• If the value matches <INTEGER>m or <INTEGER>M, then the value is the INTEGER number of megabytes.
    • If the value matches <INTEGER>g or <INTEGER>G, then the value is the INTEGER number of gigabytes.
    • If the value matches <INTEGER>t or <INTEGER>T, then the value is the INTEGER number of terabytes.
    • Otherwise, the field is parsed as integer, and that integer is the number of bytes.
  • time type: the field is parsed as a time duration.
    • If the value matches <INTEGER>s, then the value is the INTEGER seconds.
    • If the value matches <INTEGER>m, then the value is the INTEGER minutes.
    • If the value matches <INTEGER>h, then the value is the INTEGER hours.
    • If the value matches <INTEGER>d, then the value is the INTEGER days.
    • Otherwise, the field is parsed as float, and that float is the number of seconds. This option is useful for specifying sub-second time durations such as “0.1” (=0.1 second = 100ms).
  • array type: the field is parsed as a JSON array (since v0.10.46)
  • hash type: the field is parsed as a JSON object (since v0.10.46)

array and hash are JSON because almost all programming languages and infrastructure tools can generate JSON value easily than unusual format.

Common plugin parameter

  • type: Specify plugin type
  • id: Specify plugin id. in_monitor_agent uses this value for plugin_id field
  • log_level: Specify per plugin log level. See Per Plugin Log section

V1 Format

You can enable V1 configuration format by passing --use-v1-config option to fluentd.

Basic structures are same as old format, e.g. <source>, <match> and tag matching. This section describes the different points between V1 and old format.

V1 means Fluentd v1(Release plan). Fluentd v1 will use this new format by default. So Fluentd provides new format prior to v1 release for smooth and gradual transition.

Multi line support for array and hash values

V1 format allows multi line value for array and hash values.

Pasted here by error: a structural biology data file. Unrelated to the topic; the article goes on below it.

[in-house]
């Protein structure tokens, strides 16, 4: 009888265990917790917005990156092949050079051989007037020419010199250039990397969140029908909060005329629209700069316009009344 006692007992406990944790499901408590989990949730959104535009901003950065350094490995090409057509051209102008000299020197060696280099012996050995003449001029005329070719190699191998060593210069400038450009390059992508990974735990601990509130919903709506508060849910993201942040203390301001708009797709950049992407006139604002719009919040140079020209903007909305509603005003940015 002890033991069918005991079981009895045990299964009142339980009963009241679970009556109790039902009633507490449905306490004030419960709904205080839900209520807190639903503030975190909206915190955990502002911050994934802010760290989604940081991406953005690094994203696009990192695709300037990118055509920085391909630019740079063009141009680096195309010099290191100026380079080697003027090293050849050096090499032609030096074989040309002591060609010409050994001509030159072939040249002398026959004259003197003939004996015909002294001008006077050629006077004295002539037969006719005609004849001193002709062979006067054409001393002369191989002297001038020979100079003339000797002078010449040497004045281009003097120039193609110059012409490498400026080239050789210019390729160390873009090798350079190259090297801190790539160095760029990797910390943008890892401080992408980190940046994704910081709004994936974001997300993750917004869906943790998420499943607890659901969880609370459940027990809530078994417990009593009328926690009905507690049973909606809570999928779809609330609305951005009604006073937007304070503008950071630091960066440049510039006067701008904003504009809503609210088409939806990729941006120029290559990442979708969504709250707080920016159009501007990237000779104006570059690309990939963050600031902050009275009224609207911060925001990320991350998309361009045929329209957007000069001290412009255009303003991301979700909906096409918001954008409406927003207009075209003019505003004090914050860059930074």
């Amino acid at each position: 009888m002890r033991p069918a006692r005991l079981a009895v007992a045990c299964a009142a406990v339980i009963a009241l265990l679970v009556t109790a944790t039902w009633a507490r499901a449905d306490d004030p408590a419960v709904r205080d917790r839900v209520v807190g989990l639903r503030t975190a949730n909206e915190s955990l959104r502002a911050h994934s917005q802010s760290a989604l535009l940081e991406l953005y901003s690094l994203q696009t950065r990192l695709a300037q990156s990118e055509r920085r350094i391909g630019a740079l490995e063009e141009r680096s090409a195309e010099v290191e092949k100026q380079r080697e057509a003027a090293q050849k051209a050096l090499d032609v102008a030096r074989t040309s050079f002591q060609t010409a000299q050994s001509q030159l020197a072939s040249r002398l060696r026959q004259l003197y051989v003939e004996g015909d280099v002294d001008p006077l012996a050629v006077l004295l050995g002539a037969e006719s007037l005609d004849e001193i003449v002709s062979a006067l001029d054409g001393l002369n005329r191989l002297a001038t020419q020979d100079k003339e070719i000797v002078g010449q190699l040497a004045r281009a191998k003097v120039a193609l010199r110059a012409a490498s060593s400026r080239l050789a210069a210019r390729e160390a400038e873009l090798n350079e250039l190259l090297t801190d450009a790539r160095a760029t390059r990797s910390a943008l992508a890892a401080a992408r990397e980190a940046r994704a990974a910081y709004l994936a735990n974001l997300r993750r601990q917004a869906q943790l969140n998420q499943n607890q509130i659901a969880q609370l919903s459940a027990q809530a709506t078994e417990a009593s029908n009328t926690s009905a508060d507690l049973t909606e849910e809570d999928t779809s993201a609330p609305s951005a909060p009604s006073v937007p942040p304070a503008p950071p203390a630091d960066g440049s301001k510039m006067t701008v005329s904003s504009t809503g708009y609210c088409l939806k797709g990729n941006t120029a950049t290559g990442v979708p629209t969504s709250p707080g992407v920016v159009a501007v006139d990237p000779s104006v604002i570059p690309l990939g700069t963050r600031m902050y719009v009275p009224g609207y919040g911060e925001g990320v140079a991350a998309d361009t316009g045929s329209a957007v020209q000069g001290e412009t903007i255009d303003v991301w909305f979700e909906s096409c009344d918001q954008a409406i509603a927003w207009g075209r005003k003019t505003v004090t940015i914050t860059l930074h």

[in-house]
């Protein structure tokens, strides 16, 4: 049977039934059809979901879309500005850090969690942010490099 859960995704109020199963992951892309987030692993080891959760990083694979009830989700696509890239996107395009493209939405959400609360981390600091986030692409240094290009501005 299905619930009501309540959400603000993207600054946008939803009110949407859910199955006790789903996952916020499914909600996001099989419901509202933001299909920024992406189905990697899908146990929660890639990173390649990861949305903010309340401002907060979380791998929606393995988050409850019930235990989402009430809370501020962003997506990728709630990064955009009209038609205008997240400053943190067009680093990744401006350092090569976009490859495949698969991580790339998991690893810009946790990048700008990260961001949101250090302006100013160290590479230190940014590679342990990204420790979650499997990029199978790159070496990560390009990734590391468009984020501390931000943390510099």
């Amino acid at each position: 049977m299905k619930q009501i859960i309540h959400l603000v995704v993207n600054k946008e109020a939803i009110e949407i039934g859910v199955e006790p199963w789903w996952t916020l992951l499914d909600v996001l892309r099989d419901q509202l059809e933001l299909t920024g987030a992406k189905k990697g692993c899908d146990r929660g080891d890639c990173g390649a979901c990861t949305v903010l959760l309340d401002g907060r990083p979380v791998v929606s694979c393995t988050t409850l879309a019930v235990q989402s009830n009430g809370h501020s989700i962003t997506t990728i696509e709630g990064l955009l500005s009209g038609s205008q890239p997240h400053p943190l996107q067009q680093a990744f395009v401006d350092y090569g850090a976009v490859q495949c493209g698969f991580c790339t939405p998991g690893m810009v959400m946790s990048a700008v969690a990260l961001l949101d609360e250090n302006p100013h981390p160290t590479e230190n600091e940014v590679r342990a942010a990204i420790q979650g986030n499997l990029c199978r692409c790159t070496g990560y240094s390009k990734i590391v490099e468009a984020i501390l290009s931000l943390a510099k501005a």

array_param [
  "a", "b"
hash_param {

Now, Fluentd assumes [ or { is a start of array / hash. So if you want to set [ or { started but non-json parameter, please use ' or ".

Example1: mail plugin:

<match **>
  type mail
  subject "[CRITICAL] foo's alert system"

Example2: map plugin:

<match tag>
  type map
  map '[["code." + tag, time, { "code" => record["code"].to_i}], ["time." + tag, time, { "time" => record["time"].to_i}]]'
  multi true
We will remove this restriction with configuration parser improvement.

"foo" is interpreted as foo, not "foo"

" is a quote character of string value. It causes the different behaviour between V1 and old format.

str_param "foo"
  • In V1, str_param is foo
  • In old, str_param is "foo"

Allow # in string value

# is a comment symbol in both V1 and old format. But # is allowed in string value in V1 format.

str_param foo#bar
  • In V1, str_param is foo#bar
  • In old, str_param is foo

Embedded Ruby code

You can evaluate the Ruby code with #{} in " quoted string. This is useful for setting machine information like hostname.

host_param "#{Socket.gethostname}" # host_param is actual hostname like `webserver1`.
config-xxx mixins use "${}", not "#{}". These embedded configurations are two different things.

In double quoted string literal, \ is escape character

\ is interpreted as escape character. You need \ for setting ", \r, \n, \t, \ or several characters in double-quoted string literal.

str_param "foo\nbar" # \n is interpreted as actual LF character

Include configuration file

In v1, @include is correct syntax instead of include. include is still supported for existence users but now deprecated.

Last updated: 2017-01-30 14:21:14 UTC

If this article is incorrect or outdated, or omits critical information, please let us know. Fluentd is a open source project under Cloud Native Computing Foundation (CNCF). All components are available under the Apache 2 License.